Wednesday 26 July is Esperanto Day and people scattered over the globe will celebrate a language first published 130 years ago and now spoken on every continent.
Its inventor, Ludovic Lazarus Zamenhof (1859–1917), dreamed from his teenage years of inventing a new language that would bridge ethnic and national differences — not by replacing native languages, but by becoming a universally shared common language for people around the world to use with each other if they were from different linguistic backgrounds. Esperanto was the result, designed specifically to be simple to learn yet fully expressive.
On 26 July 1887, Zamenhof unveiled his new language in a thin pamphlet published in Russian under the pseudonym Doktoro Esperanto (Doctor Hopeful), which soon became known as the Unua Libro (First Book). Esperanto has stubbornly survived the naysayers and the attentions of Hitler and Stalin, and today it is spoken by an international community whose members are estimated to number anywhere from scores of thousands to two million.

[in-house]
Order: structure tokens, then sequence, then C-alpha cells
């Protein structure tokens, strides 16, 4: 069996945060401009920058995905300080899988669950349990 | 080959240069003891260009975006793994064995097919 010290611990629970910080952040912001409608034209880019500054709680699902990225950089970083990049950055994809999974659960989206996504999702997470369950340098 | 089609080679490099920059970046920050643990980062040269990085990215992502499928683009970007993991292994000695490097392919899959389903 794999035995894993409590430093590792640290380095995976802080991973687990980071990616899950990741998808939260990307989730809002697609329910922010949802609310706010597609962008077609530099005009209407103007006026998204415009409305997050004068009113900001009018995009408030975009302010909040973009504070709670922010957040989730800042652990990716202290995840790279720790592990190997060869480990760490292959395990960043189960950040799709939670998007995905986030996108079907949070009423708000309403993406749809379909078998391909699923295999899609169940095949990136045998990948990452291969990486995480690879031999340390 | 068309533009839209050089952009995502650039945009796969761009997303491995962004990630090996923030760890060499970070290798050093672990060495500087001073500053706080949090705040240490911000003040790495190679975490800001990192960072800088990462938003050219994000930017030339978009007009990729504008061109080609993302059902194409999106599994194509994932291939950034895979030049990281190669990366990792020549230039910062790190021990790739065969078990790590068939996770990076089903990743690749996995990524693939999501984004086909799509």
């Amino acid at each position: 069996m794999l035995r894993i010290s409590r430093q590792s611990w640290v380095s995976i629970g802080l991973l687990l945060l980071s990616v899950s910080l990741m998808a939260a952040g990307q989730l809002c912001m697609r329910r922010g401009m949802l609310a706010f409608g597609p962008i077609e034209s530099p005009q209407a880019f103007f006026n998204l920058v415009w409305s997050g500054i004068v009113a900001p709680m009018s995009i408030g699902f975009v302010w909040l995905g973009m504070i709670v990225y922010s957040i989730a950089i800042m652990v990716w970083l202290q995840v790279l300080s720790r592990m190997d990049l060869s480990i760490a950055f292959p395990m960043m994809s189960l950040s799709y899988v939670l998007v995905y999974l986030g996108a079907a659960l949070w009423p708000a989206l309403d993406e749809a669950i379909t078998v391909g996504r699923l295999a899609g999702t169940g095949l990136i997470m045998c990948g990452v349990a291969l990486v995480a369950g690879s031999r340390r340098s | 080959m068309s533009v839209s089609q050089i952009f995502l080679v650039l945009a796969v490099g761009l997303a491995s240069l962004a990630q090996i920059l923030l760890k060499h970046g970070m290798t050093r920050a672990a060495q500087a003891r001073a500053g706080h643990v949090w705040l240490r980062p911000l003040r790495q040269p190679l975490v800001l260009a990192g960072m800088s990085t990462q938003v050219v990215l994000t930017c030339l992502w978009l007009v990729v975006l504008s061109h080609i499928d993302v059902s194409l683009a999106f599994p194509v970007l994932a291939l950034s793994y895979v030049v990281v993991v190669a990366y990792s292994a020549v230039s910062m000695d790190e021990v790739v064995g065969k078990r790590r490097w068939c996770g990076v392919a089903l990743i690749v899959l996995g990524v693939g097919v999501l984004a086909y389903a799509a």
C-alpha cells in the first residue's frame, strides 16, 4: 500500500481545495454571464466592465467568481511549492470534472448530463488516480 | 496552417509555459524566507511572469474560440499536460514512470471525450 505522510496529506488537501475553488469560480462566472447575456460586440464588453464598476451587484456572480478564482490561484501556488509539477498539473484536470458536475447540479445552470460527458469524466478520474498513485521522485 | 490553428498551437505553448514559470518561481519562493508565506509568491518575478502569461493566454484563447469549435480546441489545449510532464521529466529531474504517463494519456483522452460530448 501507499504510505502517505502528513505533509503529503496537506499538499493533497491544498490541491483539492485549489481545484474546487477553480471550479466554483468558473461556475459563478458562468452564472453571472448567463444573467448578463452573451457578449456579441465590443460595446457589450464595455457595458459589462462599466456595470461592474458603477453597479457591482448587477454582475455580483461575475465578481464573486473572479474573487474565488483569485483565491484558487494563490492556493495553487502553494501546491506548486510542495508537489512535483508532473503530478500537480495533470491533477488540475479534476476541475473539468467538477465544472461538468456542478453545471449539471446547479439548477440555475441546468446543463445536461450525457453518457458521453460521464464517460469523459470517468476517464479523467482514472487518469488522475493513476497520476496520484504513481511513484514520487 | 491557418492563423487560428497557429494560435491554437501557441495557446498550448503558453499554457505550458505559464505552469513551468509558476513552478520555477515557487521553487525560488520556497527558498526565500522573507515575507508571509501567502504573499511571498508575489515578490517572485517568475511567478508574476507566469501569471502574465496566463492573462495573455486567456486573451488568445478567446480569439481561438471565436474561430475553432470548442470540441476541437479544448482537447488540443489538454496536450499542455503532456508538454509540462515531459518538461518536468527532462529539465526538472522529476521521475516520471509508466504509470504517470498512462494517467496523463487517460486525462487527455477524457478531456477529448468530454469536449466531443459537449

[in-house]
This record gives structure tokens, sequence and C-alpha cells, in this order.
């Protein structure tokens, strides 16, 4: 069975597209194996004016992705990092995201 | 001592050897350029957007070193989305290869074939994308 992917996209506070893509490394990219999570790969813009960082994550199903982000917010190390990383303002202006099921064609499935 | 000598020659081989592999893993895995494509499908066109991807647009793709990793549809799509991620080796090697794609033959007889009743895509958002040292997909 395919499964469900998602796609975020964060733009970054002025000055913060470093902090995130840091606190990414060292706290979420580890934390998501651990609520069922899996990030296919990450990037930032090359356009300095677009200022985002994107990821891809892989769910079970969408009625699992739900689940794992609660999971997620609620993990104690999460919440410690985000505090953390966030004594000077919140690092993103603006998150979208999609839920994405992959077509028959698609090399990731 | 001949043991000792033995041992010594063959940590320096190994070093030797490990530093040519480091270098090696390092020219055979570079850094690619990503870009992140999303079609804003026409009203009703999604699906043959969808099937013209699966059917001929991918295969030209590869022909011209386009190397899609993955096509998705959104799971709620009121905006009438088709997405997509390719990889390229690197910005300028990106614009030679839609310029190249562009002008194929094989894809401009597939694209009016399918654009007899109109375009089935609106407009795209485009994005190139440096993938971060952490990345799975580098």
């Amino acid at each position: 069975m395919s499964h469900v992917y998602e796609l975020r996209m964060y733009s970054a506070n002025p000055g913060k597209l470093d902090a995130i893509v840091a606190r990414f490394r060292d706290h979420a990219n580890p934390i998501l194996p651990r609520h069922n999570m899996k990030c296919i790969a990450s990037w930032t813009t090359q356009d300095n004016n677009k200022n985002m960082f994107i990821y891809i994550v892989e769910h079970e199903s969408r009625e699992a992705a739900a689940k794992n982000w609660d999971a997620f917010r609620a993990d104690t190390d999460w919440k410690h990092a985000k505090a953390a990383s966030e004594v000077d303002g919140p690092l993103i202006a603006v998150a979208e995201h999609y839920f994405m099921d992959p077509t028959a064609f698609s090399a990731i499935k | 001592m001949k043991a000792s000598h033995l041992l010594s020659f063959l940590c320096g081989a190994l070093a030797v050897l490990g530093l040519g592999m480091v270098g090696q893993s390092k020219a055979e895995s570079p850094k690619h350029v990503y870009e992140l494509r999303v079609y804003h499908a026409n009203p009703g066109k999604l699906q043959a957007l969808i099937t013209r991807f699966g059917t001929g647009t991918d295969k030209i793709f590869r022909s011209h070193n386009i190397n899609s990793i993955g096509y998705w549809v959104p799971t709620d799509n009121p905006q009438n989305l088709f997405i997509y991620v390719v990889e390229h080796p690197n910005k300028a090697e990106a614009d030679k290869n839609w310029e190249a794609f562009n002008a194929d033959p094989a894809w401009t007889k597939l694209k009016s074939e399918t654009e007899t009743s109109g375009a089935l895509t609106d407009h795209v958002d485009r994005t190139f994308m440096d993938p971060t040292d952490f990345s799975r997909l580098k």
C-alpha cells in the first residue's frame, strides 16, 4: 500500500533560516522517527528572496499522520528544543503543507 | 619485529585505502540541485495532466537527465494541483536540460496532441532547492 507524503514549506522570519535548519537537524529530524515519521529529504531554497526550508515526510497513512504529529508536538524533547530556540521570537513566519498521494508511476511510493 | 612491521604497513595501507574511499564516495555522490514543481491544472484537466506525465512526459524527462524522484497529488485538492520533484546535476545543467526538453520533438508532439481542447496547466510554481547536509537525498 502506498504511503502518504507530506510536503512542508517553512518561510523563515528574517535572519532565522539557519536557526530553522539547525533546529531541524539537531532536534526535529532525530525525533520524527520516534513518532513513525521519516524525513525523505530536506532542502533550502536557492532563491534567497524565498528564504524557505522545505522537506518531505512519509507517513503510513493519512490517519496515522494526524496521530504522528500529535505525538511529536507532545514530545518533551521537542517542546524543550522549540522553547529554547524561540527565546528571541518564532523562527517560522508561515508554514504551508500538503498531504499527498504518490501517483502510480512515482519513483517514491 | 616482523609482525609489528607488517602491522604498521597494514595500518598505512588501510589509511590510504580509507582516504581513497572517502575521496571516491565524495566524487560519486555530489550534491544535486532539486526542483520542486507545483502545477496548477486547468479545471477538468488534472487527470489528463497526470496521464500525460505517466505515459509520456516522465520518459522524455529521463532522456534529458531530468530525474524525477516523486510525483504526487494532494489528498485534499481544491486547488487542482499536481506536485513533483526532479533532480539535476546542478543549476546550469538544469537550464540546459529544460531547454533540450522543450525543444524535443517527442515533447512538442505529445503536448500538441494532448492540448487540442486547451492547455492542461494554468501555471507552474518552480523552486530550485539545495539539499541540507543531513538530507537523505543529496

Many Esperantists open their homes to Esperanto-speaking travellers and mingle at international holidays where they share the foods and cultures of their native lands. And a few of them even raise multilingual children who have Esperanto as one of their native languages, quite often the consequence of people from different linguistic backgrounds meeting through Esperanto and subsequently falling in love.
Online, today’s would-be speakers of Esperanto can study for free with the help of the language-learning app Duolingo, which launched its Esperanto course for English-speakers two years ago. In that short space of time nearly one million people have used it to start learning the language.